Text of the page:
It's never a good sign when a presidential candidate is caught cribbing foreign policy notes from Wikipedia -- particularly when that candidate is trying to put himself forward as the more serious and experienced choice in the realm of foreign policy.
A Wikipedia editor emailed Political Wire to point out some similarities between Sen. John McCain's speech today on the crisis in Georgia and the Wikipedia article on the country Georgia. Given the closeness of the words and sentence structure, most would consider parts of McCain's speech to be derived directly from Wikipedia.
one of the first countries in the world to adopt Christianity as an official religion (Wikipedia)
one of the world's first nations to adopt Christianity as an official religion (McCain)
Taegan Goddard has a couple more examples of this over at the link above for those interested, and they are interesting.
But taking a step back, it's always interesting to think about these stories from the perspective of the shoe being on the other foot -- what would the reaction have been had this story come out in relation to the other candidate. In this case, what would have happened had Barack Obama, not John McCain, been caught cheating on the 3 AM test by appropriating from Wikipedia? Heck, what would have happened if a college student, or even a sixth grader, had been exposed for such actions?
This is a major league embarrassment, one that goes a long way towards undercutting the meme that McCain is untouchable on foreign policy. Yes, it is more likely a case of a staffer writing notes for the candidate failing to do all due diligence in researching the day's talking points, instead cutting a corner too closely by taking cues from Wikipedia, than anything else. Still, a candidate must stand by the words out of his mouth even if not anything else. And if McCain is going to go around borrowing from Wikipedia, or even just paraphrasing the site, it makes less believable the argument that he's a real foreign policy heavyweight.
Update [2008-8-11 20:56:55 by Jonathan Singer]:At least one professor wouldn't be happy getting a paper with these types of similarities.
Update [2008-8-11 22:18:36 by Josh Orton]: But who says McCain doesn't understand the internet??
The New York Times reports that a prominently placed section of the John McCain website that was devoted to his wife's cooking recipes was actually copied verbatim from the Food Network:
Until early Tuesday morning, visitors to
John McCain's campaign Web site could find seven of "Cindy's Recipes," among them three elegant and healthful offerings: passion fruit mousse, ahi tuna with Napa cabbage slaw and farfalle pasta with turkey sausage, peas and mushrooms.
Doesn't this mean that John McCain's campaign has engaged in deliberate "plagiarism"? Cornell University's policy on plagiarism says:
What is plagiarism?
Plagiarism is misrepresenting somebody else's intellectual work - ideas, information, writing, thinking - as your own. In other words, it is a misuse of source material. Whether intentional or unintentional, plagiarism is a serious violation of Cornell's Code of Academic Integrity. Cornell University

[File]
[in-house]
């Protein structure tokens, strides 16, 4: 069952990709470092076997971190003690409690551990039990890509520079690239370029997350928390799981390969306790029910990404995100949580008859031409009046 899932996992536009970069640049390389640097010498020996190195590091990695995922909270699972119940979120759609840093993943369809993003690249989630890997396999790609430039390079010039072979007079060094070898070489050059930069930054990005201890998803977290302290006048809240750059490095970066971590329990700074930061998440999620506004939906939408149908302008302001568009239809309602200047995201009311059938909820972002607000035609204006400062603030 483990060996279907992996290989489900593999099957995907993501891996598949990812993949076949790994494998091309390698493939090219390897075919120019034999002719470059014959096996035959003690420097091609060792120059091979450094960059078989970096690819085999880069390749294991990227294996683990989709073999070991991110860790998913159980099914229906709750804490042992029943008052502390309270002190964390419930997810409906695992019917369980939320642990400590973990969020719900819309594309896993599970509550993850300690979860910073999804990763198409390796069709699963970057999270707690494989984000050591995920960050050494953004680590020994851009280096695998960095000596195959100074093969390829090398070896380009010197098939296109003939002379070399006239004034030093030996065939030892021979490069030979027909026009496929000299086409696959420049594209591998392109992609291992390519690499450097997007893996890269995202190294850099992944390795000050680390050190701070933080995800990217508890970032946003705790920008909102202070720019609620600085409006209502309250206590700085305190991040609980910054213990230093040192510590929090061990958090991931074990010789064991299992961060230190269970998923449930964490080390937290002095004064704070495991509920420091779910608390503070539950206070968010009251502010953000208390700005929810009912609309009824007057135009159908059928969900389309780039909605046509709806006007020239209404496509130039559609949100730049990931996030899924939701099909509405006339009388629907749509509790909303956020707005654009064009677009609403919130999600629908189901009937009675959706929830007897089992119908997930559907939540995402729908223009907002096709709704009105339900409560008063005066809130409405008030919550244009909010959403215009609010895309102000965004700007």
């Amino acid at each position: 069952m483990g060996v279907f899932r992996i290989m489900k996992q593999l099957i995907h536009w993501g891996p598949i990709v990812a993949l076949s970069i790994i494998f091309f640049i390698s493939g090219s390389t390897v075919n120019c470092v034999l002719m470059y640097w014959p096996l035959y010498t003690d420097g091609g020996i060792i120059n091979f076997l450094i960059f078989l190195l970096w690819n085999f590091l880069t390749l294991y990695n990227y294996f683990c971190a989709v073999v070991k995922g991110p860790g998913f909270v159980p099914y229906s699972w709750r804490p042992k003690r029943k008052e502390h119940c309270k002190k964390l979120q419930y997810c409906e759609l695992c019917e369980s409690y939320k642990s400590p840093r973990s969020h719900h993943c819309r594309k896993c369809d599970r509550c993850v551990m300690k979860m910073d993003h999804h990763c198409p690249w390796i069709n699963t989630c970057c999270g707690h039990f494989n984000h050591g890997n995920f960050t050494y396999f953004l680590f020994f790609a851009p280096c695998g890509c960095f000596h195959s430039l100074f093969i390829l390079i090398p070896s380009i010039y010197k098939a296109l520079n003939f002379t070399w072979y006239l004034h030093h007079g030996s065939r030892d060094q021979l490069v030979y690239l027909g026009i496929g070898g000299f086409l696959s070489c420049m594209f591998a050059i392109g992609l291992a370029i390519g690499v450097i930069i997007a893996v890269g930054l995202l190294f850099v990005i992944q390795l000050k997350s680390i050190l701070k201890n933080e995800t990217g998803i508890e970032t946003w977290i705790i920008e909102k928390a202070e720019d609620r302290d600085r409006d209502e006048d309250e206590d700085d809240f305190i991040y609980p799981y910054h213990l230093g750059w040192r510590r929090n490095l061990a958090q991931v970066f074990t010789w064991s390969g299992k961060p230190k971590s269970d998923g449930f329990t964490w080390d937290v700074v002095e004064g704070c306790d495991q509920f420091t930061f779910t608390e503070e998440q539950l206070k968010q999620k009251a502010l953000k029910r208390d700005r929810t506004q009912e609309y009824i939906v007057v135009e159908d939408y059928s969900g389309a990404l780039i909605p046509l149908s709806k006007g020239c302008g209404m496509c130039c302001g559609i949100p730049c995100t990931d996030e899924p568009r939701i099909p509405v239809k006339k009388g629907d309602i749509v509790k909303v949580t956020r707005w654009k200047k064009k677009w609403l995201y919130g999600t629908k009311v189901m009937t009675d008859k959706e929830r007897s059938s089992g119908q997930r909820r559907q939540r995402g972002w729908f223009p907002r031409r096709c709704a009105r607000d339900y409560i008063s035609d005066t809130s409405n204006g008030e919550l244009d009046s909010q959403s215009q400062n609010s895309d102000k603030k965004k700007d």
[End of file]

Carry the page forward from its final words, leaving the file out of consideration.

For example, in the 1988 Democratic Primary race, "Democratic presidential candidate Joseph R. Biden Jr., a U.S. senator from Delaware, was driven from the nomination battle after delivering, without attribution, passages from a speech by British Labor party leader Neil Kinnock."WaPost.Com
Now we discover that McCain's campaign deliberately took entire recipes from the Food Network and presented them, on McCain's official website, as Cindy McCain's "family recipes," which was a bold-faced lie.
Are John McCain's claims to "straight-talk" really just a lot of flatulence?
Of course, McCain blames the plagiarism on an intern and claims that the intern has been fired. Who is that fired intern? Is he or she available for an interview to confirm or deny the McCain campaign's version of events? Did the same low-level McCain aide plagiarize both the articles published in 2007 and those published a year later, in 2008? That strains credulity.
What's clear now is that the McCain campaign has "plagiarized" and the media, including the New York Times, is loath to use the precise term that most aptly applies.
Obama has "xeroxed" more than just the speeches of fellow David Axelrod client Deval Patrick. He has lifted entire lines from Malcolm X (ironically, to deny that he is a Muslim), Maria Shriver, Alice Walker and "borrowed" the famous slogan of Cesar Chavez ("Yes we can!") This video shows that Obama's disturbing pattern of rhetorical photocopying extends further than we previously knew:
We wouldn't know it from reading the comments from HRC's choir on this blog, but it is turning out that the media narative give just as equal amount of attention to Hillary's awful and poorly delivered quote attacking Obama.
Some of you might have caught Alegre's write-up of last night's debate, where Hillary showed us just how passionate she is about continuing to serve her country as our next Commander in Chief, and of how ready she is to lead. Toward the end she used a very common phrase - whatever happens, we're going to be fine.
Now come on... admit it - you've used that sort of phrase when trying to reassure a loved one, friend or colleague during a tough patch right? It's not like John Edwards is the only person who's used language like this before.
And yet in their desperation to negate Hillary's amazing closing comments in the debate last night, they're doing exactly what they've accused Hillary of doing - finger-pointing over what they're calling plagiarism. Thing is... there's no there there.
Hillary's campaign just released something that points out just how common this phrase is in our lexicon. As Alegre likes to say, "Make the jump for more."